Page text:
New Academic Year 16/17 at London Library School, #citylis

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Image by @ludiprice cc-by


Thoughts around my talk planned for Induction this year. For reference, as I most likely won’t stick to the script.

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Library & Information Science

I am delighted to welcome our new and returning students to the London Library School, #citylis, as we start the academic year for 16/17. This year we are celebrating joining the University of London to become City, University of London. This new association will bring many benefits, including access to new resources, wider perspectives, and a higher profile for the work we do, and for our students and alumni.

Library and information science (LIS) addresses the questions arising from documentation of the human record. We explain this by saying that LIS research and practice focuses on the categories of activity comprising the information communication chain, shown below:

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Information Communication Chain – @lynrobinson cc-by

The processes of the information communication chain are often associated with information literacy, and information professionals practice, share and promote the skills and abilities which facilitate information literacy, and more recently, digital literacies.

Another way to consider the goals of library and information science is from the perspective of scholarly communication. That is, we examine the ways in which new and existing knowledge is created, developed, communicated, re-used and understood. The processes of scholarly communication are related to those of the information communication chain, and our course content will highlight issues drawn from these related perspectives. Whilst we use the term ‘scholarly’, our focus on understanding (see recent work by Bawden and Robinson) is intended to be inclusive, for anyone interested from any sector of society, not solely those associated with the academy.

Changes and developments in the communication chain and in scholarly communication occur as a result of several factors. These are referred to as ‘drivers for change’. The principle change agent is technology. The move within scholarly communication to digital processes has had a significant impact on the work of the LIS sector, especially in higher education and research, but also in the wider community.

Whilst many definitions of LIS refer to the human record, it may be that we now need to expand our model, to consider documentation of the machine record, in light of contemporary developments in technologies such as machine learning and artificial intelligence, AI.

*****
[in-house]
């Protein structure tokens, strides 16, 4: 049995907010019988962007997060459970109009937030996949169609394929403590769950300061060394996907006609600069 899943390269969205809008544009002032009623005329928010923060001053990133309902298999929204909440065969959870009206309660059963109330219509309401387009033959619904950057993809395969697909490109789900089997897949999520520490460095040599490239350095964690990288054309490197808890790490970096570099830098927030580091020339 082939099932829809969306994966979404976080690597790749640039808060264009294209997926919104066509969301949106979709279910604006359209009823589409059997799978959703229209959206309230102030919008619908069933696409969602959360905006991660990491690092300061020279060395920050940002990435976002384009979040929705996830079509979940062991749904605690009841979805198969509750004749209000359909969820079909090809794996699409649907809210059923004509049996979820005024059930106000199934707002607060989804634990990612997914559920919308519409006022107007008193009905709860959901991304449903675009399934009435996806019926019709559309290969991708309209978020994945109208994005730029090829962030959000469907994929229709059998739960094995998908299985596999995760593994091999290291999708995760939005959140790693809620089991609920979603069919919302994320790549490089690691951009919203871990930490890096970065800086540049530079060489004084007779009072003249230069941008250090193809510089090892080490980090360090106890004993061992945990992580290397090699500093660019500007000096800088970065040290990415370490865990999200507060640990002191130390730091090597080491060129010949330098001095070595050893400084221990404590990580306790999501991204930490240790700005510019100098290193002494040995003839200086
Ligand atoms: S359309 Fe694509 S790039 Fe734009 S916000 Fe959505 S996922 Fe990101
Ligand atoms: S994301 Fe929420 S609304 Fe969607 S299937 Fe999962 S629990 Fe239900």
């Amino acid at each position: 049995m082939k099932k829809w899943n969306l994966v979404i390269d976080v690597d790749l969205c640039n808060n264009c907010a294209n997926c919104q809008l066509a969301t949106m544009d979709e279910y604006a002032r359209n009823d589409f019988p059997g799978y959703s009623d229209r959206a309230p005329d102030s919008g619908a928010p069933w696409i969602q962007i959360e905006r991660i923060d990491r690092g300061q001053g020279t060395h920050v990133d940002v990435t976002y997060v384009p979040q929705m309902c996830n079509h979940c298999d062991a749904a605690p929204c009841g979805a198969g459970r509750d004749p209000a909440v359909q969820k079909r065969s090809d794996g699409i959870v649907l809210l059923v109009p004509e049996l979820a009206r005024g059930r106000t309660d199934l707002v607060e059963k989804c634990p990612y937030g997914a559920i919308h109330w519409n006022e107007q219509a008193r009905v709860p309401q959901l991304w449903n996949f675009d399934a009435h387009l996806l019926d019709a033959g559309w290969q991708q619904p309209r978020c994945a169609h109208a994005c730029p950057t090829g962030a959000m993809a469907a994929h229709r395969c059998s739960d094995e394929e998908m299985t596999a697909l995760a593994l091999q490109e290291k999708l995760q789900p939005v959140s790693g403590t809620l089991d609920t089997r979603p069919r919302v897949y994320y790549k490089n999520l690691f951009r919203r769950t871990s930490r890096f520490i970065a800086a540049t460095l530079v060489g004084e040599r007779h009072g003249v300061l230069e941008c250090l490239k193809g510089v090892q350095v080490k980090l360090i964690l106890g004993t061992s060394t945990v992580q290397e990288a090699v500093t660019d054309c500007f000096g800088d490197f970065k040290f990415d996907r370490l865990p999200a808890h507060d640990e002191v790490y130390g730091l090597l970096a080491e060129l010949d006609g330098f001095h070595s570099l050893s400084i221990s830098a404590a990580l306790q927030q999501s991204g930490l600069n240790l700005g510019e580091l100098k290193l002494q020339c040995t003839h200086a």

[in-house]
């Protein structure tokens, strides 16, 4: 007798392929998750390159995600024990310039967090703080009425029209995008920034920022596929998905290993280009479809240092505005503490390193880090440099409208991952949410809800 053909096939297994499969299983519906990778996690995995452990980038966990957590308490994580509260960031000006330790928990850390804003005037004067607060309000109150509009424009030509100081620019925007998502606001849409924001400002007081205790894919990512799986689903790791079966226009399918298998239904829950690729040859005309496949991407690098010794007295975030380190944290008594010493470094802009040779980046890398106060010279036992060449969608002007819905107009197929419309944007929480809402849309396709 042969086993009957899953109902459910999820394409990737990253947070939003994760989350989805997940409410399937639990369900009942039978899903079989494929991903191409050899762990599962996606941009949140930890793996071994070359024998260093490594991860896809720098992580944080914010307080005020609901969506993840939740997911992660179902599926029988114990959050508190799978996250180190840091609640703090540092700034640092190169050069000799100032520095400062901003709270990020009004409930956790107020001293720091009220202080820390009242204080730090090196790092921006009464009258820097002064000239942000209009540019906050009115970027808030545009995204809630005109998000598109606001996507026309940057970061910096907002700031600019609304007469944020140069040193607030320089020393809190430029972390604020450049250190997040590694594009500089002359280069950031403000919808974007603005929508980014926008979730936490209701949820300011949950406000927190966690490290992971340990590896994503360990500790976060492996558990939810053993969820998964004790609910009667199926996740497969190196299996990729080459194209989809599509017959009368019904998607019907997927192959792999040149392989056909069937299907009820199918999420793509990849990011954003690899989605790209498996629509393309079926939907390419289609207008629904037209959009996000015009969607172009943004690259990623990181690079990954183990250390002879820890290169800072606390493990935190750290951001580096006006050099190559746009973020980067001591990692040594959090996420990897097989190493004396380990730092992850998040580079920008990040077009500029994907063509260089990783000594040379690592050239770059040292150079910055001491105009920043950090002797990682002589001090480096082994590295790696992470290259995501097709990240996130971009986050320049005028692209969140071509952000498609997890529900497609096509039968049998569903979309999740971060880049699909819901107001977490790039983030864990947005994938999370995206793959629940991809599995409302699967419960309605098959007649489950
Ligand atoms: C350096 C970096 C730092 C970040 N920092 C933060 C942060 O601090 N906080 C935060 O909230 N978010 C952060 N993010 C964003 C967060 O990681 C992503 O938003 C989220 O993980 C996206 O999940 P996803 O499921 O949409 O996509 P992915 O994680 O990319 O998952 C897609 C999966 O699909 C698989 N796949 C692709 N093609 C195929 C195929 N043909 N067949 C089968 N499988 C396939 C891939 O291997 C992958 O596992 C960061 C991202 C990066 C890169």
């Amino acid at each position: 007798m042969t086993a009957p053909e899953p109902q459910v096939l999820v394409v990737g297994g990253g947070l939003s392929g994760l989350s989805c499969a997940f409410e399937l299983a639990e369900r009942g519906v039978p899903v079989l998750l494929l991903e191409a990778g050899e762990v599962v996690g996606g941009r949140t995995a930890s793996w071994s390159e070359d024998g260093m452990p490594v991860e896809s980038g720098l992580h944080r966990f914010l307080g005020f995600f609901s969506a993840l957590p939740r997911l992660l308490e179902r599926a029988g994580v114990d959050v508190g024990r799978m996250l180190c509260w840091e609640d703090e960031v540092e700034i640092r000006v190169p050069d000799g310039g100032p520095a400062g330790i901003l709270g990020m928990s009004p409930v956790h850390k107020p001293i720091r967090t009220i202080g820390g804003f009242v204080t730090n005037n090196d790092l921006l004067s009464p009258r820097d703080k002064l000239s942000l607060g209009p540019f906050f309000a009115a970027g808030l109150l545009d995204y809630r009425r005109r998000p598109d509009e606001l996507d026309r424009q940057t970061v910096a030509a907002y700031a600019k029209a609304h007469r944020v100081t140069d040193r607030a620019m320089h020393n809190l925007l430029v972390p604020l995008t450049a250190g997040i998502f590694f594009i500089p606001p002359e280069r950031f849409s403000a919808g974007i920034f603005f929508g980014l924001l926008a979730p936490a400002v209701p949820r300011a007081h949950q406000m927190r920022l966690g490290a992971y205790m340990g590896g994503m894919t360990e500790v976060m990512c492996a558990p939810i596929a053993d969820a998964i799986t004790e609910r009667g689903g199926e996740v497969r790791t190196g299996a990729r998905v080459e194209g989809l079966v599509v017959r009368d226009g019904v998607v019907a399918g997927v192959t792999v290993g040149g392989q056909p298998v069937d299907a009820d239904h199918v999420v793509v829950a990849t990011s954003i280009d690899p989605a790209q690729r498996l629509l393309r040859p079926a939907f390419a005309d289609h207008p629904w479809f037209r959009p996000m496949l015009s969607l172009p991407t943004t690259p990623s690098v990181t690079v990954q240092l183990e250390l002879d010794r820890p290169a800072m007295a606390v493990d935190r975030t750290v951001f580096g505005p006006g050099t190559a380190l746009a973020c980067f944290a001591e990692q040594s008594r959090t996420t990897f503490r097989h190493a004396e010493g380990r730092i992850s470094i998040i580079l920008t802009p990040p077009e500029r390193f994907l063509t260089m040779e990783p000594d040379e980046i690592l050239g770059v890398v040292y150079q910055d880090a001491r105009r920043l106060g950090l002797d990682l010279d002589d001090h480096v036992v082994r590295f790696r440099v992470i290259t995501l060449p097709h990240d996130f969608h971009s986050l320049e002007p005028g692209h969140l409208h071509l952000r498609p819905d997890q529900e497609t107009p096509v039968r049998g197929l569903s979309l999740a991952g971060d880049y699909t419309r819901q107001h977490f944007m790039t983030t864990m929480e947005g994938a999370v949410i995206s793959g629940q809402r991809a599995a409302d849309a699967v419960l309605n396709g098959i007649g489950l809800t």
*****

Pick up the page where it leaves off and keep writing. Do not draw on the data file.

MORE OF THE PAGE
Our core module DITA (Digital Information Technologies and Architecture) sets out and explores the technological landscape as it relates to LIS. We are, however, mindful that in technology perhaps more than other subjects, this year’s news is tomorrows recycled notepaper. Our learning ambitions look towards sustainability; we seek the ‘i’ in ‘data’, rather than the latest model. Although #citylis students have the option to take more specific computing modules as their elective, if this is of interest, our core computing content is carefully weighted towards the use of technology in helping us to answer the timeless, globally significant questions of documentation, which include:

  • how to understand the nature of documents
  • how to record and organise what we know
  • how to facilitate and promote access
  • how to ensure equality in access to information
  • how to preserve documents (understanding?) in perpetuity
  • how to choose what to preserve
  • the ethics of documentation, preservation, access and use
  • how to analyse documents to create new knowledge
  • how to use what we know to promote understanding
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Google search for peace, love, understanding. Screenshot by @lynrobinson on 18/09/16 cc-by

Technology is often compelling, but it rarely works alone to bring about change in knowledge creation and sharing. Other factors or drivers for change include the political climate, social trends, and of course, economics.

We shall consider all of these factors as we progress through our course material. Importantly, we will emphasise the role philosophy plays in providing a framework of guidance for research and practice. We will look specifically at the philosophy of information as authored by Luciano Floridi, but the work of other philosophers in relation to information, documentation and communication will be considered.